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The goals of education in Australia were agreed by the national and State Education Ministers in 2008, in a document called the Melbourne Declaration on Educational Goals for Young Australians. The Melbourne Declaration stated that ‘In the digital age young people need to be highly skilled in the use of ICT’ (p. 5). As part of the Australian National Assessment Program student use of ICT progress in years 6 and 10 has been measured along with literacy, numeracy and citizenship. The ICT Literacy assessments began in 2005, with a second assessment in 2008 and a third is planned for 2011. A comparison of the results from the 2005 and 2008 assessments has been published by Dr John Ainley from the Australian Council for Educational Research and is titled What can Australian students do with computers?.


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Learning spaces

Posted on 21 Jan 2011 with 0 comments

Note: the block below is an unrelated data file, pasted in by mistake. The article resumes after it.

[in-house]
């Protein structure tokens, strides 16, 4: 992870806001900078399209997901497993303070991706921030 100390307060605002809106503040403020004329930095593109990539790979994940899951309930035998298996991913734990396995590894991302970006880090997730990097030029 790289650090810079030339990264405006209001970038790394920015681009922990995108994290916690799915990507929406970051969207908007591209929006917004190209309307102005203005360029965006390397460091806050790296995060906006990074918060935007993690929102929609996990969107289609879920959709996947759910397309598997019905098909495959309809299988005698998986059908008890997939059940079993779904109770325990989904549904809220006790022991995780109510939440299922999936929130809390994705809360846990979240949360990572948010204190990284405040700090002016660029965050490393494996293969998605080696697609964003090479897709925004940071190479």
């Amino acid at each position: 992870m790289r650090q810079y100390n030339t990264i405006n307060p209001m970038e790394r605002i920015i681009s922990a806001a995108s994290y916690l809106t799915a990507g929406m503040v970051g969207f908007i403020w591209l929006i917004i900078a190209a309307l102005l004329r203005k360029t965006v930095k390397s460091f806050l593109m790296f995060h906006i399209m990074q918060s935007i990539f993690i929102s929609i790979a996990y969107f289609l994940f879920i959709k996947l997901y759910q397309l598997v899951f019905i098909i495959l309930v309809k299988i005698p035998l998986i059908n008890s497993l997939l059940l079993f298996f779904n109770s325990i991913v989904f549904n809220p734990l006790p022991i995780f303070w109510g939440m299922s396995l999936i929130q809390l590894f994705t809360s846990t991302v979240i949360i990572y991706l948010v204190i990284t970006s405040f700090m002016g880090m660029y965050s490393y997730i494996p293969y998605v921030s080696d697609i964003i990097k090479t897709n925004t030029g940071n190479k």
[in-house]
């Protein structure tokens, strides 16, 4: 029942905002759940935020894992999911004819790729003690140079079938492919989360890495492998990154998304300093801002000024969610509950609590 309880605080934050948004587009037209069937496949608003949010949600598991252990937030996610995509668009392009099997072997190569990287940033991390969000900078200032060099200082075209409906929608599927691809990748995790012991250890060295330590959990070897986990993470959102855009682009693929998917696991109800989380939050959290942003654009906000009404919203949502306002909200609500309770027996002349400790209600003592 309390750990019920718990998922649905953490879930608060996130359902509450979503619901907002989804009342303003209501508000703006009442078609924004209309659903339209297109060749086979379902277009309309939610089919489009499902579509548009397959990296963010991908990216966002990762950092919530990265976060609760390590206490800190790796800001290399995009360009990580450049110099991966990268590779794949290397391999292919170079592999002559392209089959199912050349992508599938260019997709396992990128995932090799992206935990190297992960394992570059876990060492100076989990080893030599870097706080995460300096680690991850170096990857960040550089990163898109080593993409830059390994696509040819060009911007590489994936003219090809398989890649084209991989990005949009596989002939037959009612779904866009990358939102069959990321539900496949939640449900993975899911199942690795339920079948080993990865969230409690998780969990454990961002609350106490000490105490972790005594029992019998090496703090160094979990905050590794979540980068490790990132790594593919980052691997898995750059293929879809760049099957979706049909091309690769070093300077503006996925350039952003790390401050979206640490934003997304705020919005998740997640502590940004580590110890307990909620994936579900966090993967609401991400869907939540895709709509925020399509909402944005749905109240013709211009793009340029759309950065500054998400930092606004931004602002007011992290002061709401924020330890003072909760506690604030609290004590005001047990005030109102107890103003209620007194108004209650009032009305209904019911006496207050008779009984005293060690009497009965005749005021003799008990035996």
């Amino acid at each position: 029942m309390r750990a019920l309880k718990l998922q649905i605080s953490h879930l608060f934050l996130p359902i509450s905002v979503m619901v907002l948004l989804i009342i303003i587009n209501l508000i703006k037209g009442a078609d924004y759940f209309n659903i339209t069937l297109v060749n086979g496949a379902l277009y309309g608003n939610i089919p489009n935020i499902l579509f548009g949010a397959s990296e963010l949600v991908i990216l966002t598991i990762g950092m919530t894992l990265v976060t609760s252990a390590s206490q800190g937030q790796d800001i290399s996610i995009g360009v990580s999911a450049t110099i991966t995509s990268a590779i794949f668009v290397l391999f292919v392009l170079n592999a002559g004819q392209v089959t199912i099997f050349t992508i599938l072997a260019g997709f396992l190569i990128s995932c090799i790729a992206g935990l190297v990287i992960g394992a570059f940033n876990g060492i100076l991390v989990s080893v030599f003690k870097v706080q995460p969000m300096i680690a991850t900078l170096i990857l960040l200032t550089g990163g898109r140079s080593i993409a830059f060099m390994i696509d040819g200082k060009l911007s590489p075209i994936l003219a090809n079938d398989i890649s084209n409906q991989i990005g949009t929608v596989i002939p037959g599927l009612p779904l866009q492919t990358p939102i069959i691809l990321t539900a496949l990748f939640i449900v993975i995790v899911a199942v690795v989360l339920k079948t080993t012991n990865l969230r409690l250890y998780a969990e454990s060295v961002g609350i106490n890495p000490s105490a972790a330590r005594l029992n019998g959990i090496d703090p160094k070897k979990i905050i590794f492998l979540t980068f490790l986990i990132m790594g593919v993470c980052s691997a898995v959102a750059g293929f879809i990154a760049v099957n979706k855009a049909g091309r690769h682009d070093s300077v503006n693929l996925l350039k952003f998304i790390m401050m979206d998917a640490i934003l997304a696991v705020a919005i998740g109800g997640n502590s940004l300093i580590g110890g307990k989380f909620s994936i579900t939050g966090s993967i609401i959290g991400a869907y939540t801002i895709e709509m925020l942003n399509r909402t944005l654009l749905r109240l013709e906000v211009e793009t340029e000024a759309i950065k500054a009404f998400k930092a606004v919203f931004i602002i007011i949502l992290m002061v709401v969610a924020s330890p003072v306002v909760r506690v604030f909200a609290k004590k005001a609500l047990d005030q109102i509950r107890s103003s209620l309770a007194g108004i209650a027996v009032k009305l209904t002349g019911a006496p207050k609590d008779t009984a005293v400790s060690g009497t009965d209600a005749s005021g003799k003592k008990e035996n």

Learning environment Pedagogy

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As the 2011 academic year starts, educational leaders in schools, training colleges and universities will be planning for student classes and programs. The spaces in which students learn on campus are very often traditional classrooms or lecture theatres built for didactic teaching. In a recently published freely available and succinct OECD paper Technology-enabled active learning environments: an appraisal, Fisher suggests that wireless broadband internet access and mobile communication devices can provide ‘remarkable opportunities for 21st century learning models’ (p. 1). In Technology-enabled active learning environments: an appraisal, Fisher uses the concept of the ‘third space’ which ‘supports social forms of student interaction’ (p. 1). What this recognises is that students can learn on-campus and off-campus online using a matrix of synchronous/asynchronous and virtual/physical technologies. For example, face-to-face teaching can be complemented by video conferences, text messages and cyberlinks as well as web services and virtual studios. Technology enhanced learning environments (TEAL) encompass the use of ICTs and visual educational technologies.

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Networking anywhere

Posted on 13 Jan 2011 with 0 comments
Interactive personal networking Mobile learning